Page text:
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Police investigators leave the offices of the McGill University Health Centre (MUHC) in Montreal, Tuesday, September 18, 2012.Graham Hughes

Quebec's police task force on corruption is probing how a billion-dollar contract for a Montreal mega-hospital was awarded to a consortium led by Montreal engineering giant SNC Lavalin Group Inc.

The police raids conducted at McGill University Health Centre headquarters Tuesday morning threaten to tarnish one of Canada's landmark private-sector bids to build public infrastructure, while also enhancing the climate of suspicion surrounding Quebec's construction industry. The spotlight has already prompted the province to launch a corruption inquiry and contributed to this month's ouster of Jean Charest's Liberal government.

The police probe further suggests that SNC Lavalin, lately under scrutiny for its dealings overseas, could be facing heightened attention at home. Up until six months ago, the hospital project had been overseen by Riadh Ben Aissa, the former head of SNC's construction division, and the central figure in an ongoing scandal.

In April, Mr. Ben Aissa was jailed in Switzerland, without charge, on allegations that he was involved in corrupt payments to public officials in North African countries where SNC has done business. As of early September, he was still incarcerated.

Investigators with Quebec's Unité permanente anticorruption squad arrived at the health centre's headquarters Tuesday morning, armed with a search warrant and questions relating to the Glen Campus, a sprawling facility that when completed in 2014 is to include two hospitals, a cancer centre as well as a research centre.

At the health-centre headquarters Tuesday, investigators seized documents and interviewed several staff members, said Anne-Frédérick Laurence, a spokeswoman for the police anti-corruption squad. She declined to say precisely what the investigators were looking for, but the health centre said in a statement that the officers were seeking information related to the awarding of the Glen Campus contract.

One of SNC's original subcontractors in the project was a company controlled by construction magnate Antonio (Tony) Accurso – a controversial figure who is facing fraud and corruption charges.

Yet it is not known whether the probe is looking at any particular individuals or companies. It has been two years since the SNC-led consortium won the McGill University Health Centre contract against a Spanish-led competitor. "Although we have not been contacted specifically about [Tuesday's] events, this matter does concern us and we will co-operate fully with any investigations by authorities," SNC said in a statement issued Tuesday.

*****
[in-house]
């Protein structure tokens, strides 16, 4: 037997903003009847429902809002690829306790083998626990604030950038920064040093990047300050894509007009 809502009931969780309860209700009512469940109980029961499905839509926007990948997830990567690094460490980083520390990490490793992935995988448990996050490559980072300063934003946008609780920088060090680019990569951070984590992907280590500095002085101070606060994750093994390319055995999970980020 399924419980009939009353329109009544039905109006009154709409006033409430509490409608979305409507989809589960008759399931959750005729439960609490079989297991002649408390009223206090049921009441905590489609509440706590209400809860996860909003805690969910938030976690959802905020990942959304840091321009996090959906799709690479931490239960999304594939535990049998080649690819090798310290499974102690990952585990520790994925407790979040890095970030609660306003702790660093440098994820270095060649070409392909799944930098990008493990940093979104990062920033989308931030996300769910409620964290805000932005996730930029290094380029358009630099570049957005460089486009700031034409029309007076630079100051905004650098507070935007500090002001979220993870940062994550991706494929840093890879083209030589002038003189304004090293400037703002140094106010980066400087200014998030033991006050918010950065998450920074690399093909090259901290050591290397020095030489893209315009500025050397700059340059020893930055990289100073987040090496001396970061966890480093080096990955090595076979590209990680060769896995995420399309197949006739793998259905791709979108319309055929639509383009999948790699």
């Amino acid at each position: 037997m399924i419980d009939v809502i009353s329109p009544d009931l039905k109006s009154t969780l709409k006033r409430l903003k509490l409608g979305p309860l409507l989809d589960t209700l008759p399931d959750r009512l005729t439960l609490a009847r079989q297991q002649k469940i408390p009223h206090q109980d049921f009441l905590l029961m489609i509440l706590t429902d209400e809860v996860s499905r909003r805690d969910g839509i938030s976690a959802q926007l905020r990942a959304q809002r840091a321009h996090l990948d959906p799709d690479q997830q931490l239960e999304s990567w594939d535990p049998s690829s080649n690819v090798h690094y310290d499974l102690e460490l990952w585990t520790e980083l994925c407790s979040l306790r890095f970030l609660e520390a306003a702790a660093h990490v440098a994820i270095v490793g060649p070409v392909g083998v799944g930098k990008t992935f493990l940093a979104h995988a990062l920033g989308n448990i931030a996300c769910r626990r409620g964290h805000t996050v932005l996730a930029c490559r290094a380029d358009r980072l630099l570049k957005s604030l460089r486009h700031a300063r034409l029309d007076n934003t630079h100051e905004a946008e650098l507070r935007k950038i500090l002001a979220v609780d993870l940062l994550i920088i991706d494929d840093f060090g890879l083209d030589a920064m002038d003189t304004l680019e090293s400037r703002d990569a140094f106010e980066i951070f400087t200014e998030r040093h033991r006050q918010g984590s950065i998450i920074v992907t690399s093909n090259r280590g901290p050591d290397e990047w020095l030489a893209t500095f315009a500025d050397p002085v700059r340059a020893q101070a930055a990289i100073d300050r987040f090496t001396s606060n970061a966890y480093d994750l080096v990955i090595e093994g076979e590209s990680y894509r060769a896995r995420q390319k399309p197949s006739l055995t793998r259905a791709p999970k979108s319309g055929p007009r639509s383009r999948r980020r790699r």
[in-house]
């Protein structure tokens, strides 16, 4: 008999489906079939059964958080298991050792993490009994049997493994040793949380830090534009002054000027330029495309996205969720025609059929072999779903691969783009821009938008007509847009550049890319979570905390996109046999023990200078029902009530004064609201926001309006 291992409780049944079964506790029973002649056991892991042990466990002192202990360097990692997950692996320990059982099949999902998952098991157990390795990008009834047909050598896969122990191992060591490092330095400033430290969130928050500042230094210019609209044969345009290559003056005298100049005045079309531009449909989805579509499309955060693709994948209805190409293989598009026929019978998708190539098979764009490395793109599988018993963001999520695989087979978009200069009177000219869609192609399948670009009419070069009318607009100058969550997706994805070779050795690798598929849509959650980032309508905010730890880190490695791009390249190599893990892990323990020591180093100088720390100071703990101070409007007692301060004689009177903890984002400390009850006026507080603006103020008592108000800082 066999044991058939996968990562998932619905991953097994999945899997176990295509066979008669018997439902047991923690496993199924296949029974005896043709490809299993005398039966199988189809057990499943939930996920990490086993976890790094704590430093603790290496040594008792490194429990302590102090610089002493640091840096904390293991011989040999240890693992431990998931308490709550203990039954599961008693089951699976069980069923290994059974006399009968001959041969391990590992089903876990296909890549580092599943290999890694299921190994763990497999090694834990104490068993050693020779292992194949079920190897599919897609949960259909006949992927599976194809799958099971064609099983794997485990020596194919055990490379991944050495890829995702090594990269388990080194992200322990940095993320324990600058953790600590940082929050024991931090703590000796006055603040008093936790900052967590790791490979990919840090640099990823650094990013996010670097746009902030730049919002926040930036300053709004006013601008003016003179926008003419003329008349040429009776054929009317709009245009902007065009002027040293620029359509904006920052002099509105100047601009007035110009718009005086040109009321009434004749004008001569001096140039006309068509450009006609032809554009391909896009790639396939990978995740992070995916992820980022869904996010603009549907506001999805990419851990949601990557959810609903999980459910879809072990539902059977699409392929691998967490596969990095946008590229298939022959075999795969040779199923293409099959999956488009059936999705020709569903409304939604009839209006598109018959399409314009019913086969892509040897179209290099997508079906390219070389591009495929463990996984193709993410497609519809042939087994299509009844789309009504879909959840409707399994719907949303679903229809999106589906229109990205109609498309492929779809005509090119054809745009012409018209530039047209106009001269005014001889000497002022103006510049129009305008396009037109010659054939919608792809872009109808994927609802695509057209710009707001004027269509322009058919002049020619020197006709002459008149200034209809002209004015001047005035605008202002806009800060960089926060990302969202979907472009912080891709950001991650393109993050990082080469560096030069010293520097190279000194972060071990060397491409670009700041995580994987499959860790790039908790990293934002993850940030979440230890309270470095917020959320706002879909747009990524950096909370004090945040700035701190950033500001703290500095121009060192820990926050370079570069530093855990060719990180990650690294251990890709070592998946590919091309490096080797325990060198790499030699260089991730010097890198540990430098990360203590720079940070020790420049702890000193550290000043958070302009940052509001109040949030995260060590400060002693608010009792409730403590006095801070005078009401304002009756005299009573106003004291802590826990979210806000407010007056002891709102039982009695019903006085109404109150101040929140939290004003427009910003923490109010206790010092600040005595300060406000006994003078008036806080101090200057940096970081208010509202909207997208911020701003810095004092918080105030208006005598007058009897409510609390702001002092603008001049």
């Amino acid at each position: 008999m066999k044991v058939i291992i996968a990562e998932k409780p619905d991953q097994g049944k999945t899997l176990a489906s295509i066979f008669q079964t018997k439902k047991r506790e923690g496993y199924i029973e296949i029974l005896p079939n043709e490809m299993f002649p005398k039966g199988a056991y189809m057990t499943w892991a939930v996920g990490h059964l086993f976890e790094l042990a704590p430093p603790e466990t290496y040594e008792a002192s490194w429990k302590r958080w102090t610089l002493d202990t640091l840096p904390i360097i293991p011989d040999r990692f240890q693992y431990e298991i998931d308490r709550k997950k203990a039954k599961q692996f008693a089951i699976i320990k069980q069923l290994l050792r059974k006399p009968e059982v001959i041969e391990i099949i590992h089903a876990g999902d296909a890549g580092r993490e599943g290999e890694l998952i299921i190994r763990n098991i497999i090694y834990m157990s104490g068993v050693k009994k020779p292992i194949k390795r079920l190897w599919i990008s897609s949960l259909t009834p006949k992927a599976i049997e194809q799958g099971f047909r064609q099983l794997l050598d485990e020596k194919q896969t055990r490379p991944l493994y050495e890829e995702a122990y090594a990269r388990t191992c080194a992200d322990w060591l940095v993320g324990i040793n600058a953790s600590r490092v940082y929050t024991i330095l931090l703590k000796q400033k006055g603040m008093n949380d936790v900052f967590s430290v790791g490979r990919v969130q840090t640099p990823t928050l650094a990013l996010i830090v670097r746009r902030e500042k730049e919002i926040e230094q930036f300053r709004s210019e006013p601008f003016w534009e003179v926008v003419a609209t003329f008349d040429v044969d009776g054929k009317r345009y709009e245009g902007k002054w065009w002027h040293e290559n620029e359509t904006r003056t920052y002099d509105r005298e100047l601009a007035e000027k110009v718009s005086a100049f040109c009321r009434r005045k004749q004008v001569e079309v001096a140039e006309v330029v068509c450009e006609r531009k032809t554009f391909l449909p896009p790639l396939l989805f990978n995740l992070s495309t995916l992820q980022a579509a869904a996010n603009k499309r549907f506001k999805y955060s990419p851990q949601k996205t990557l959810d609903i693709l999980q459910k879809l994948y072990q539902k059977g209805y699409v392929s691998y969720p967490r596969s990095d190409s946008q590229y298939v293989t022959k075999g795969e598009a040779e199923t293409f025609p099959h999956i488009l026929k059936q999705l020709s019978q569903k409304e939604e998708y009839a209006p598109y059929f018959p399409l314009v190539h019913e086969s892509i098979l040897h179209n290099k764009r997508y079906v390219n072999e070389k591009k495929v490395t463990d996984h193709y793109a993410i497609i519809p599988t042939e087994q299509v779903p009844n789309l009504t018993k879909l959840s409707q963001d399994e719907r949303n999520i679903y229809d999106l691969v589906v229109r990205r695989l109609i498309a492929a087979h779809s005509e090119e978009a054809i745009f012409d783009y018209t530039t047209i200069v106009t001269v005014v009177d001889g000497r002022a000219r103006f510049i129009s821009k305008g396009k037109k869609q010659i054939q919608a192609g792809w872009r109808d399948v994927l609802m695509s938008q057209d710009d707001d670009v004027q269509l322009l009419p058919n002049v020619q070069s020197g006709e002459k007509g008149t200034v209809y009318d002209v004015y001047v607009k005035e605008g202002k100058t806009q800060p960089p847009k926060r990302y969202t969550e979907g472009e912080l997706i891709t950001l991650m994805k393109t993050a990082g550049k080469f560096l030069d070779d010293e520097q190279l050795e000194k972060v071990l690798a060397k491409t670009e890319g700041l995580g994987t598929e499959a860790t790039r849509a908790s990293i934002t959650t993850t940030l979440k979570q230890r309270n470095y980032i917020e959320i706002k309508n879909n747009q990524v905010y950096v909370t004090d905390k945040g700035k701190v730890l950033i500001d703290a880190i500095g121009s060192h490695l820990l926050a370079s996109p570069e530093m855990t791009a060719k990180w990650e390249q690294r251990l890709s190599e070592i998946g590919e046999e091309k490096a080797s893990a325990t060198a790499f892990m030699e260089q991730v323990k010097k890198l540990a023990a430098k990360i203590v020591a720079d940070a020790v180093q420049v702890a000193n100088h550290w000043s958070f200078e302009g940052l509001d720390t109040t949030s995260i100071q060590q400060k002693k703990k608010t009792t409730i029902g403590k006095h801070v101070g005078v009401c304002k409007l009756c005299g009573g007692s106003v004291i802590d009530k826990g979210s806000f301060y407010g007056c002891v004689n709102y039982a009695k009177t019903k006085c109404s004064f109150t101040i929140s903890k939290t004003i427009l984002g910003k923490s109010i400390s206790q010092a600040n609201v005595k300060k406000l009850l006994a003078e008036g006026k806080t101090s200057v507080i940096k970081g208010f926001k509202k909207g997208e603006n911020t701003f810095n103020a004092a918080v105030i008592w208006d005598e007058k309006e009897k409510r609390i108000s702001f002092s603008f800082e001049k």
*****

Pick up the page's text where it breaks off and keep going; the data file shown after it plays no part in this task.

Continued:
The hospital deal was put together under the watch of the previous chief executive of the health centre, who left his own job under a cloud late last year.

At the time, Arthur Porter had been appointed chair of the federal government's security-intelligence watchdog agency, when his African business dealings with an arms dealer were revealed. Dr. Porter stepped down from both jobs but remains the managing director of a cancer-care centre in the Bahamas, a facility that said Tuesday that he was travelling in either Europe or Africa.

Earlier, Dr. Porter had given a speech saying the new hospital campus was one of his greatest legacies.

"On April 1, 2010, six years to the day that I arrived in Montreal, we broke ground on the Glen Campus and whilst one of my goals had been realized, it begged the question … Will the health-care-delivery system justify the enormous capital expense that taxpayers have entrusted to us?"

During the groundbreaking, he was photographed next to SNC Lavalin's Mr. Ben Aissa, who had also viewed the McGill University Health Centre project as one of his signature accomplishments, once saying it carried the "hope and pride" for the entire province of Quebec.

Under the terms of the winning SNC Lavilin-led bid, the consortium – which also involved a British infrastructure investment group, Innisfree Ltd. – agreed to build and finance the facility, and then lease the grounds to the government for 30 years.

The Quebec government has earmarked $2.35-billion for an effort to reconstruct Montreal hospitals, the lion's share going to the McGill University Health Centre campus.

Quebec's anti-corruption unit has put several high-profile figures in its crosshairs since being established last year. It has arrested construction magnates such as Mr. Accurso and Paolo Catania, as well as Frank Zampino, a former city councillor who was the right-hand man of Montreal Mayor Gérald Tremblay.

- With a report from Paul Waldie

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